Búsqueda Imágenes Maps Play YouTube Noticias Gmail Drive Más »
Iniciar sesión
Usuarios de lectores de pantalla: deben hacer clic en este enlace para utilizar el modo de accesibilidad. Este modo tiene las mismas funciones esenciales pero funciona mejor con el lector.

Patentes

  1. Búsqueda avanzada de patentes
Número de publicaciónUS6793677 B2
Tipo de publicaciónConcesión
Número de solicitudUS 10/143,275
Fecha de publicación21 Sep 2004
Fecha de presentación10 May 2002
Fecha de prioridad13 Ago 1999
TarifaCaducada
También publicado comoUS20020128718
Número de publicación10143275, 143275, US 6793677 B2, US 6793677B2, US-B2-6793677, US6793677 B2, US6793677B2
InventoresBret A. Ferree
Cesionario originalBret A. Ferree
Exportar citaBiBTeX, EndNote, RefMan
Enlaces externos: USPTO, Cesión de USPTO, Espacenet
Preparation and spinal disc insertion of nucleus pulposus cells or tissue
US 6793677 B2
Resumen
Tissue culture and banking is used to guard against the spread of transmittable diseases. In one disclosed example, living nucleus pulposis cells obtained from recently deceased human or animal donors are used to restore disc function and eliminate pain in patients with disc disease. In the preferred embodiment, the donor nucleus is morselized to allow insertion through a small puncture in the annulus fibrosis with a needle and syringe. Although the description makes specific reference to human disc cells, the invention may be used as a way to provide disease-free disc tissue derived from animal sources, and is applicable as well to other types of biologic tissues and materials such pancreas cells, cartilage cells, and so forth. Additional therapeutic substances like culture medium, growth factors, differentiation factors, hydrogels polymers, antibiotics, anti-inflammatory medications, or immunosuppressive medications could be added to the transplanted cells or tissue.
Imágenes(4)
Previous page
Next page
Reclamaciones(3)
I claim:
1. A method of transplanting cells or other biologic materials, comprising the steps of:
harvesting nucleus pulposus cells or tissue from a live human or animal donor;
culturing and banking the cells or tissue to ensure that they are free from communicable diseases;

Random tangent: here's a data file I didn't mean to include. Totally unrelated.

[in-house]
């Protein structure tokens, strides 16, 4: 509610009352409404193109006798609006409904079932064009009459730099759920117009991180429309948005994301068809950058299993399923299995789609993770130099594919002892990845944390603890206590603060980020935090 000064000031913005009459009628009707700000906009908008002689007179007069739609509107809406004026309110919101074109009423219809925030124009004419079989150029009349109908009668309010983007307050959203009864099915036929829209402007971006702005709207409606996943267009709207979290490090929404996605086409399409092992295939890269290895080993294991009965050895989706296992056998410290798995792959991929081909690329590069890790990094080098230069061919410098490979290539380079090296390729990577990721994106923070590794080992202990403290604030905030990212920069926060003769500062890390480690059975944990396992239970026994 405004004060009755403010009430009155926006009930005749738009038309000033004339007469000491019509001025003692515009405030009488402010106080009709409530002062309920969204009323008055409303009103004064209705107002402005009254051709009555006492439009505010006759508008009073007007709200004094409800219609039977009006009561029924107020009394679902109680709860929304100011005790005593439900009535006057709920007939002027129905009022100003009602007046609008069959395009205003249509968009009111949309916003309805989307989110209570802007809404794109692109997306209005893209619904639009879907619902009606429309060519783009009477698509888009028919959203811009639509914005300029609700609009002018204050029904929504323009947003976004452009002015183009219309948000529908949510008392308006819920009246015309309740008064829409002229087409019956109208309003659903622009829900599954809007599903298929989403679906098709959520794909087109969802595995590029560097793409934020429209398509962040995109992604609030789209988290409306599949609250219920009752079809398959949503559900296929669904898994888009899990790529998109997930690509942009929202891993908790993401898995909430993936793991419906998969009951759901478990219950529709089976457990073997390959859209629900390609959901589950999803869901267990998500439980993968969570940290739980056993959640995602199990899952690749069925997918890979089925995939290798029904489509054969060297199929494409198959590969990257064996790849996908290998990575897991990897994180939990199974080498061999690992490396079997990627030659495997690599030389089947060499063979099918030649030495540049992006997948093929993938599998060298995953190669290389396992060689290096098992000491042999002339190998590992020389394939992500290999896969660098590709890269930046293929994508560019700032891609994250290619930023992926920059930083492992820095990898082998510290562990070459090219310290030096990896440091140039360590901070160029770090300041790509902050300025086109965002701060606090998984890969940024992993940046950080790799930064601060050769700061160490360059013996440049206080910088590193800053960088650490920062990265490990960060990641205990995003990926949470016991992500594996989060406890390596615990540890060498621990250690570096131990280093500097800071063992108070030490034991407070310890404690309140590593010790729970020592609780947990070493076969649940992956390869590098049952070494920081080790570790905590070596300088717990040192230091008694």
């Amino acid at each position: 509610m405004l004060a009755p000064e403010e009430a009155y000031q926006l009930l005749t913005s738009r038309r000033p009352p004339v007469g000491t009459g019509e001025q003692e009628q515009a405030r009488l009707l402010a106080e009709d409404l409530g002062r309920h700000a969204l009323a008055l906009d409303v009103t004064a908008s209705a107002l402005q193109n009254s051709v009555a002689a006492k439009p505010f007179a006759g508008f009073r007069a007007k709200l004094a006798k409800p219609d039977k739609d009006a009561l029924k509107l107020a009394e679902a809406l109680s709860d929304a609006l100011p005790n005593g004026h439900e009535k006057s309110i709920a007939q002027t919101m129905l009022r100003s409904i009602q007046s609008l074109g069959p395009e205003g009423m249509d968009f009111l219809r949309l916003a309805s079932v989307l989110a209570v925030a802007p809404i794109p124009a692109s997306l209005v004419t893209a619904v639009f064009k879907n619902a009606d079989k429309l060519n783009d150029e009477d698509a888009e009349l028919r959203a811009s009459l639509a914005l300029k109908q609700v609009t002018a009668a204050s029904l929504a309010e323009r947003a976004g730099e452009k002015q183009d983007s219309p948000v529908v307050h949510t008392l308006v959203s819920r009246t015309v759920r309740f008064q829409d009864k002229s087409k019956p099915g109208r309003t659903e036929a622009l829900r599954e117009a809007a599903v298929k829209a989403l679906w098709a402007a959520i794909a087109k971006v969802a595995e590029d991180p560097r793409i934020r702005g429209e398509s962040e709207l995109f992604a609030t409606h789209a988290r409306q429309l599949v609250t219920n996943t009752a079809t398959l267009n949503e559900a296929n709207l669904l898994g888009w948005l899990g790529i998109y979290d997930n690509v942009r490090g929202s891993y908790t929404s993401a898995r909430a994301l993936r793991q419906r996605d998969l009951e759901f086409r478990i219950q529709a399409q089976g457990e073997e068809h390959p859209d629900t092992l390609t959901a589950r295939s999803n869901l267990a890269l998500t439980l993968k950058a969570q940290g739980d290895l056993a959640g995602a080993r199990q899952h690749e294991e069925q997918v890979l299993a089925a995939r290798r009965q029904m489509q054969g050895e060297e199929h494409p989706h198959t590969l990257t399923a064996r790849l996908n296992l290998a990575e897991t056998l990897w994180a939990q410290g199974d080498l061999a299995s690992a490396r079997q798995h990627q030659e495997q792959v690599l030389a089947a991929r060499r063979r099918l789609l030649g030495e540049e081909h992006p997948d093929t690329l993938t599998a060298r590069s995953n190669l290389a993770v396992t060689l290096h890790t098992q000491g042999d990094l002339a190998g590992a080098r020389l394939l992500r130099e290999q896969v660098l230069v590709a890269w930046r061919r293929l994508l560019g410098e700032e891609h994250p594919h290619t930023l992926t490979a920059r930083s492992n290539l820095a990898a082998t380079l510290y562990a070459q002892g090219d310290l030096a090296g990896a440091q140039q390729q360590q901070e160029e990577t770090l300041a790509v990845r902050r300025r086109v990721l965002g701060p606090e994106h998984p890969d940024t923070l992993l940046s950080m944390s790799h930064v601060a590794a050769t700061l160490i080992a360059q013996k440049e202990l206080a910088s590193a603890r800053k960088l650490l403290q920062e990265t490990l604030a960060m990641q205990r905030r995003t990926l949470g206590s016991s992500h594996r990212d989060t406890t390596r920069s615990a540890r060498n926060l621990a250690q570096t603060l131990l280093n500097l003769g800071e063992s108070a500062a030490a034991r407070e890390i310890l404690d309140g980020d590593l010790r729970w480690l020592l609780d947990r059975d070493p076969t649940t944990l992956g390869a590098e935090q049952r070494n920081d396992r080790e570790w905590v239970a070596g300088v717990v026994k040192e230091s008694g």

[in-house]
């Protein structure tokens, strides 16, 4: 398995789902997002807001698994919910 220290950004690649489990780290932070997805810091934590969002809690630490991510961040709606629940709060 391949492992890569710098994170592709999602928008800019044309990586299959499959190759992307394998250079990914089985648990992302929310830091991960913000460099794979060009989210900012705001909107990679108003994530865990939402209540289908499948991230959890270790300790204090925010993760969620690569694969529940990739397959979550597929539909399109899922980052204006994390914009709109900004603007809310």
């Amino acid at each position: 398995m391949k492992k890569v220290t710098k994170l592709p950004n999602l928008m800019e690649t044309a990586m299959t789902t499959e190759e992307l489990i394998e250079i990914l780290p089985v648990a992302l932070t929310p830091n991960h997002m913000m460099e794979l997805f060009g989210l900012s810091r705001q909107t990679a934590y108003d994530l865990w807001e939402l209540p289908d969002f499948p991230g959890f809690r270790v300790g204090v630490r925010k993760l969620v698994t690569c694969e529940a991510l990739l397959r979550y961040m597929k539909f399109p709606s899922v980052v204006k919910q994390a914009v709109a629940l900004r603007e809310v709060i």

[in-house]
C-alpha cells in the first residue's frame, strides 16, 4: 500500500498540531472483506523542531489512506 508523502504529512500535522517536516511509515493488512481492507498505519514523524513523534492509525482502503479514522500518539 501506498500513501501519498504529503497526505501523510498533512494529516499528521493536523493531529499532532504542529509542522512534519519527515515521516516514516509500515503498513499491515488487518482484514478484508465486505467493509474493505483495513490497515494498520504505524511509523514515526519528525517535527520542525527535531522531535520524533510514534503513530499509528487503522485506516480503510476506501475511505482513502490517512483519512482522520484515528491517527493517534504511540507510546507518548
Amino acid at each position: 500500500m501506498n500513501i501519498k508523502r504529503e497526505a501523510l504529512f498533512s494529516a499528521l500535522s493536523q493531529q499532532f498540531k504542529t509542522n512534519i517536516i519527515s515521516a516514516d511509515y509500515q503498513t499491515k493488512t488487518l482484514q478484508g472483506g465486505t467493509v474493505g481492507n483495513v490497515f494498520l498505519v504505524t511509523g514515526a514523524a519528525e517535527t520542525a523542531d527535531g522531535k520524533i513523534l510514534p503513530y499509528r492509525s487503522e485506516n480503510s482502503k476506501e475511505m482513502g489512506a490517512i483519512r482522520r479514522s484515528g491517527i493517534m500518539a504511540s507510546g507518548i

morselizing the harvested nucleus pulposus tissue;
forming a passageway through the annulus fibrosis; and
transplanting the harvested nucleus pulposus cells into the disc through the passageway.
2. The method of claim 1, further including the step of adding one or more therapeutic substances to the harvested cells or tissue.
3. The method of claim 2, wherein the therapeutic substances include one or more of the following:
culture media, growth factors, differentiation factors, hydrogels, polymers, antibiotics, anti-inflammatory medications, or immunosuppressive medications.
Descripción
REFERENCE TO RELATED APPLICATIONS

This application is a continuation-in-part of U.S. patent application Ser. No. 09/639,309, filed Aug. 14, 2000 now U.S. Pat. No. 6,419,702, which claims priority of U.S. Provisional Patent Application Serial No. 60/148,913, filed Aug. 13, 1999; and is a continuation-in-part of U.S. patent application Ser. No. 09/688,716, filed Oct. 16, 2000 now U.S. Pat. No. 6,454,804, which is a continuation-in-part of U.S. patent application Ser. No. 09/638,726, filed Aug. 14, 2000, now U.S. Pat. No. 6,340,369. The entire content of each application is incorporated herein by reference.

FIELD OF THE INVENTION

This invention relates generally to the treatment of diseased or traumatized intervertebral discs, and more particularly, to transplantation of the nucleus pulposis in conjunction with such treatment.

BACKGROUND OF THE INVENTION

Intervertebral discs provide mobility and a cushion between the vertebrae. At the center of each disc is the nucleus pulposus which, in the adult human, is composed of cells and an insoluble extracellular matrix which is produced by the nucleus itself. The extracellular matrix is composed of collagen, proteoglycans, water, and noncollagenous proteins. The nucleus pulposus is surrounded by the annulus fibrosis, which is composed of cells (fibrocyte-like and chondrocyte-like), collagen fibers, and non-fibrillar extracellular matrix. The components of the annulus are arranged in 15-25 lamellae around the nucleus pulposus.

The cells of the nucleus pulposus have chondrocyte-like features. In an adult human, the cells of the nucleus pulposis obtain nutrients and eliminate waste by diffusion through blood vessels in the endplates of the vertebrae adjacent to the disc. Blood vessels do not course into the nucleus pulposis. The relative vascular isolation of the nucleus pulposis imparts isolation of nucleus pulposis cells from the body's immune system.

To date, the treatment of degenerative disc disease has relied for the most part on eliminating the defective disc or disc function. This may be accomplished by fusing the vertebra on either side of the disc. In terms of replacement, most prior-art techniques use synthetic materials to replace the entire disc or a portion thereof. My pending U.S. patent application Ser. No. 09/415,382 discloses disc replacement methods and apparatus using synthetic materials.